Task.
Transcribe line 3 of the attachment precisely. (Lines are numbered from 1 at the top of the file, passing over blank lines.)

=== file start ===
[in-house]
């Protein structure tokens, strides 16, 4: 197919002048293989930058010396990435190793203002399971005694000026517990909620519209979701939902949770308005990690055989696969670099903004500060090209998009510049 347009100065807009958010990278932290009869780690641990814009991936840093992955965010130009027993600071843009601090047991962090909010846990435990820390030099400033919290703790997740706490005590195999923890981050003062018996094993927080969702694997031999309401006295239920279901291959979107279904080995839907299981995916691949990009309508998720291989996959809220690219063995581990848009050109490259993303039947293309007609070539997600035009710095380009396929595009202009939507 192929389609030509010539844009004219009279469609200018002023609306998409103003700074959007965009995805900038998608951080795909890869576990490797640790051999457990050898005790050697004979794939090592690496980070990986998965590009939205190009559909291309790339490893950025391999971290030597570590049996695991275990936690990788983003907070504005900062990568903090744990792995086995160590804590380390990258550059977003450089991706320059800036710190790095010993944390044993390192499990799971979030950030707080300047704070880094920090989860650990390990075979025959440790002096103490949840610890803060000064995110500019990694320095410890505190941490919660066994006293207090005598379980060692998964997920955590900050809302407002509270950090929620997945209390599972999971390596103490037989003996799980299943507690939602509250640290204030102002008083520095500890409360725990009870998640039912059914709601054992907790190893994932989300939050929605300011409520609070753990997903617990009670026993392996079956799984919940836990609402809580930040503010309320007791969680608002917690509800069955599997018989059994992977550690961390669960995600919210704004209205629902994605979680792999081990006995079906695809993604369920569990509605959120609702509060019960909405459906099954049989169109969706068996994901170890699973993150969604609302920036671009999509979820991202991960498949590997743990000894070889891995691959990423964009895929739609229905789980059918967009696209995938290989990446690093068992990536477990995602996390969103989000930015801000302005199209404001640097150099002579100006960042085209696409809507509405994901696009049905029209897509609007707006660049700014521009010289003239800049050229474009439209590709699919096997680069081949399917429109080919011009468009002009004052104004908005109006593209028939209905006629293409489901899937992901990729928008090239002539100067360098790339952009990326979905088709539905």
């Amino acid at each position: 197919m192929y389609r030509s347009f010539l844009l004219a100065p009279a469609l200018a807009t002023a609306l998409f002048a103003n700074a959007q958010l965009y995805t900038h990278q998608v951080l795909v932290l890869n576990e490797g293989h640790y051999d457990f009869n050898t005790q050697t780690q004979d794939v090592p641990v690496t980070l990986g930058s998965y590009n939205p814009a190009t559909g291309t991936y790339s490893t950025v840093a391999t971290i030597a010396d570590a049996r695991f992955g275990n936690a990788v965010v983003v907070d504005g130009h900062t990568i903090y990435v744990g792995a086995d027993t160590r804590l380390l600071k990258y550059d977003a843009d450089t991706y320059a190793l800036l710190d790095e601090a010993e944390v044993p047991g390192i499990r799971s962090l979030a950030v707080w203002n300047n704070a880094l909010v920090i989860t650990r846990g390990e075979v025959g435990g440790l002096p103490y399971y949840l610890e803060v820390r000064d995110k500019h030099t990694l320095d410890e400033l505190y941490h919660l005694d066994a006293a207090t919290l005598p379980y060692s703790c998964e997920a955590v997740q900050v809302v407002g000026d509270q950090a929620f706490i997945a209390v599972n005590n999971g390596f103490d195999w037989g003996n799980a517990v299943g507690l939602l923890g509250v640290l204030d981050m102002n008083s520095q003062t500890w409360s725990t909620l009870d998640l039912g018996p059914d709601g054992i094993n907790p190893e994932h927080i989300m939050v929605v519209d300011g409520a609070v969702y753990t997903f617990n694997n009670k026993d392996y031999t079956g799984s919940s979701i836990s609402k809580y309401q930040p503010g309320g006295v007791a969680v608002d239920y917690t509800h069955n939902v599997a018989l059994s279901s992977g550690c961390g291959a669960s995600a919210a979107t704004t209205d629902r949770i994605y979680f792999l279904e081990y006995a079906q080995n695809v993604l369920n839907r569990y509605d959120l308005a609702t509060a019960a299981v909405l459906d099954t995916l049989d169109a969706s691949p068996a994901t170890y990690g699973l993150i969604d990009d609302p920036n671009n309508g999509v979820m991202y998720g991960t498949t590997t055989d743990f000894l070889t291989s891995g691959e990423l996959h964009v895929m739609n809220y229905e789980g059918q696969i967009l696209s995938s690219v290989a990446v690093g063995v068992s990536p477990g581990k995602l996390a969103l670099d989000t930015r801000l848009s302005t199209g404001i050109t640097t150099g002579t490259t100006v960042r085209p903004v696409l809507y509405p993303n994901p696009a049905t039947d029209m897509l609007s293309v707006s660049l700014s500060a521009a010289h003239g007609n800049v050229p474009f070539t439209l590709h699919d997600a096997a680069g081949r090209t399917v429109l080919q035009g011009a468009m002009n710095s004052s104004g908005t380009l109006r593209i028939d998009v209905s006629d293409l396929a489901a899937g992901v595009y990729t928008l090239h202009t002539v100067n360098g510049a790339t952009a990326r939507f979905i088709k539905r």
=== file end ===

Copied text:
């Amino acid at each position: 197919m192929y389609r030509s347009f010539l844009l004219a100065p009279a469609l200018a807009t002023a609306l998409f002048a103003n700074a959007q958010l965009y995805t900038h990278q998608v951080l795909v932290l890869n576990e490797g293989h640790y051999d457990f009869n050898t005790q050697t780690q004979d794939v090592p641990v690496t980070l990986g930058s998965y590009n939205p814009a190009t559909g291309t991936y790339s490893t950025v840093a391999t971290i030597a010396d570590a049996r695991f992955g275990n936690a990788v965010v983003v907070d504005g130009h900062t990568i903090y990435v744990g792995a086995d027993t160590r804590l380390l600071k990258y550059d977003a843009d450089t991706y320059a190793l800036l710190d790095e601090a010993e944390v044993p047991g390192i499990r799971s962090l979030a950030v707080w203002n300047n704070a880094l909010v920090i989860t650990r846990g390990e075979v025959g435990g440790l002096p103490y399971y949840l610890e803060v820390r000064d995110k500019h030099t990694l320095d410890e400033l505190y941490h919660l005694d066994a006293a207090t919290l005598p379980y060692s703790c998964e997920a955590v997740q900050v809302v407002g000026d509270q950090a929620f706490i997945a209390v599972n005590n999971g390596f103490d195999w037989g003996n799980a517990v299943g507690l939602l923890g509250v640290l204030d981050m102002n008083s520095q003062t500890w409360s725990t909620l009870d998640l039912g018996p059914d709601g054992i094993n907790p190893e994932h927080i989300m939050v929605v519209d300011g409520a609070v969702y753990t997903f617990n694997n009670k026993d392996y031999t079956g799984s919940s979701i836990s609402k809580y309401q930040p503010g309320g006295v007791a969680v608002d239920y917690t509800h069955n939902v599997a018989l059994s279901s992977g550690c961390g291959a669960s995600a919210a979107t704004t209205d629902r949770i994605y979680f792999l279904e081990y006995a079906q080995n695809v993604l369920n839907r569990y509605d959120l308005a609702t509060a019960a299981v909405l459906d099954t995916l049989d169109a969706s691949p068996a994901t170890y990690g699973l993150i969604d990009d609302p920036n671009n309508g999509v979820m991202y998720g991960t498949t590997t055989d743990f000894l070889t291989s891995g691959e990423l996959h964009v895929m739609n809220y229905e789980g059918q696969i967009l696209s995938s690219v290989a990446v690093g063995v068992s990536p477990g581990k995602l996390a969103l670099d989000t930015r801000l848009s302005t199209g404001i050109t640097t150099g002579t490259t100006v960042r085209p903004v696409l809507y509405p993303n994901p696009a049905t039947d029209m897509l609007s293309v707006s660049l700014s500060a521009a010289h003239g007609n800049v050229p474009f070539t439209l590709h699919d997600a096997a680069g081949r090209t399917v429109l080919q035009g011009a468009m002009n710095s004052s104004g908005t380009l109006r593209i028939d998009v209905s006629d293409l396929a489901a899937g992901v595009y990729t928008l090239h202009t002539v100067n360098g510049a790339t952009a990326r939507f979905i088709k539905r």